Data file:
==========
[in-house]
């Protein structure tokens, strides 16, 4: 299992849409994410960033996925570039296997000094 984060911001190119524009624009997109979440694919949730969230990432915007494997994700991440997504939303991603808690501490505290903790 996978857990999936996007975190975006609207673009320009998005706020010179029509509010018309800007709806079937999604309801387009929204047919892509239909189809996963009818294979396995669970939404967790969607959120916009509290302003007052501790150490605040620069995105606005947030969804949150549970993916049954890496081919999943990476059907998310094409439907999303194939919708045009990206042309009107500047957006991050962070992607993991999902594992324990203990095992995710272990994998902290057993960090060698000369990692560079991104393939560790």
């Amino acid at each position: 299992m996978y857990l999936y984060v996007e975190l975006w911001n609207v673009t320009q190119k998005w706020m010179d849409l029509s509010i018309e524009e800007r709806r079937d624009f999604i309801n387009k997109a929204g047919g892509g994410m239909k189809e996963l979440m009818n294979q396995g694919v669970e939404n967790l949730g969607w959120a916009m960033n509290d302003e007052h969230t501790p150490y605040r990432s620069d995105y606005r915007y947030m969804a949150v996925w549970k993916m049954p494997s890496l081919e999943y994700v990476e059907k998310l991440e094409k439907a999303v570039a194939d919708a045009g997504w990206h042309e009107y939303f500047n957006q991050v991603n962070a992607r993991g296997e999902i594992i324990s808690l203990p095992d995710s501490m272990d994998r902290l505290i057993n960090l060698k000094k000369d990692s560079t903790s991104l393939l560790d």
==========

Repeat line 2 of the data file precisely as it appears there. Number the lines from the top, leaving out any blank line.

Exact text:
């Protein structure tokens, strides 16, 4: 299992849409994410960033996925570039296997000094 984060911001190119524009624009997109979440694919949730969230990432915007494997994700991440997504939303991603808690501490505290903790 996978857990999936996007975190975006609207673009320009998005706020010179029509509010018309800007709806079937999604309801387009929204047919892509239909189809996963009818294979396995669970939404967790969607959120916009509290302003007052501790150490605040620069995105606005947030969804949150549970993916049954890496081919999943990476059907998310094409439907999303194939919708045009990206042309009107500047957006991050962070992607993991999902594992324990203990095992995710272990994998902290057993960090060698000369990692560079991104393939560790």